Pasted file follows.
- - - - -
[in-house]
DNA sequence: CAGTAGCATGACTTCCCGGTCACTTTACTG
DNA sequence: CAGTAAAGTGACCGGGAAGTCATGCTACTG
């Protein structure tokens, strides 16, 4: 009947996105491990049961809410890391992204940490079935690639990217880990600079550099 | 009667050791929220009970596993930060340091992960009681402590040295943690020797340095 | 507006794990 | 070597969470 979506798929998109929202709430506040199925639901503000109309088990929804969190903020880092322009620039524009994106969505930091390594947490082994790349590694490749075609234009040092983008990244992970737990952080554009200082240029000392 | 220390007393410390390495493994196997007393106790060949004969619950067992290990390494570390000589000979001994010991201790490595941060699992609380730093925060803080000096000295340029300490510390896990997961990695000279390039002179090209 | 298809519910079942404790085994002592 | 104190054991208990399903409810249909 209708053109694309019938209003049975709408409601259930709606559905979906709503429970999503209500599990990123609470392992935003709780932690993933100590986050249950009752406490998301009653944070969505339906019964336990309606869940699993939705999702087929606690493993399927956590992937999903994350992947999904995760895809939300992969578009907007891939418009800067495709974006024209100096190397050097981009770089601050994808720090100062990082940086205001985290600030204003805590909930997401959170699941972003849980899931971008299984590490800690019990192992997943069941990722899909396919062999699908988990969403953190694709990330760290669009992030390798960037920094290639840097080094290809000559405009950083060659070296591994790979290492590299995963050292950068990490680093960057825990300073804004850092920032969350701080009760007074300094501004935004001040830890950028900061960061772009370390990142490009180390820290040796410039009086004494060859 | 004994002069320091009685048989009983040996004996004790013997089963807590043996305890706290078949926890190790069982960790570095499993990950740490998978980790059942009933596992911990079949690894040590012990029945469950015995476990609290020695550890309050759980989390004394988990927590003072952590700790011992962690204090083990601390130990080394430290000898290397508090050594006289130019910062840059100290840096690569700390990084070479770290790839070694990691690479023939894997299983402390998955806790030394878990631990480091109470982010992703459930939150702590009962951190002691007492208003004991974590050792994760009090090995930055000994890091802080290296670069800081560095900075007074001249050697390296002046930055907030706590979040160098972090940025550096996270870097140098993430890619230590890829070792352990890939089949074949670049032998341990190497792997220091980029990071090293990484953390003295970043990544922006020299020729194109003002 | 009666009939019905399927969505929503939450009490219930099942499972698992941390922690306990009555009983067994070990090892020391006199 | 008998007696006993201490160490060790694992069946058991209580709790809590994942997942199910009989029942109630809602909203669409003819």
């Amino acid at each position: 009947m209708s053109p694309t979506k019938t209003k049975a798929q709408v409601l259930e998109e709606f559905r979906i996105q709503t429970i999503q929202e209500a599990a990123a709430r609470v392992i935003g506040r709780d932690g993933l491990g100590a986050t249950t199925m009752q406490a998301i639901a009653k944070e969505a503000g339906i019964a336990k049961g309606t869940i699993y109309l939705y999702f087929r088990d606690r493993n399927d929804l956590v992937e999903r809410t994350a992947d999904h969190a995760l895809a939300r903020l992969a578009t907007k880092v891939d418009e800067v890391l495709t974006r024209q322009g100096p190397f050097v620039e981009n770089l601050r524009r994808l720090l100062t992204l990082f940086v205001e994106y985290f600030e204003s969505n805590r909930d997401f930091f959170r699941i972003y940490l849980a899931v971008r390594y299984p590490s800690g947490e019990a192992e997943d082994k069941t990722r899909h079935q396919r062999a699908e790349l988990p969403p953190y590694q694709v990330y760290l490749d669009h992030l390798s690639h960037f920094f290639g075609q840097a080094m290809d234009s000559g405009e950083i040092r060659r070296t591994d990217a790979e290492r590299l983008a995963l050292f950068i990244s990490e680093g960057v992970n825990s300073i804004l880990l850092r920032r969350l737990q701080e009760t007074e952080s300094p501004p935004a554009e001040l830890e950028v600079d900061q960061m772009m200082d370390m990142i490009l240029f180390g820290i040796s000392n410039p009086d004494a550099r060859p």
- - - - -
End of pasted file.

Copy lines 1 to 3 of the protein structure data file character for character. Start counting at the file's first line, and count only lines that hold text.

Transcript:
[in-house]
DNA sequence: CAGTAGCATGACTTCCCGGTCACTTTACTG
DNA sequence: CAGTAAAGTGACCGGGAAGTCATGCTACTG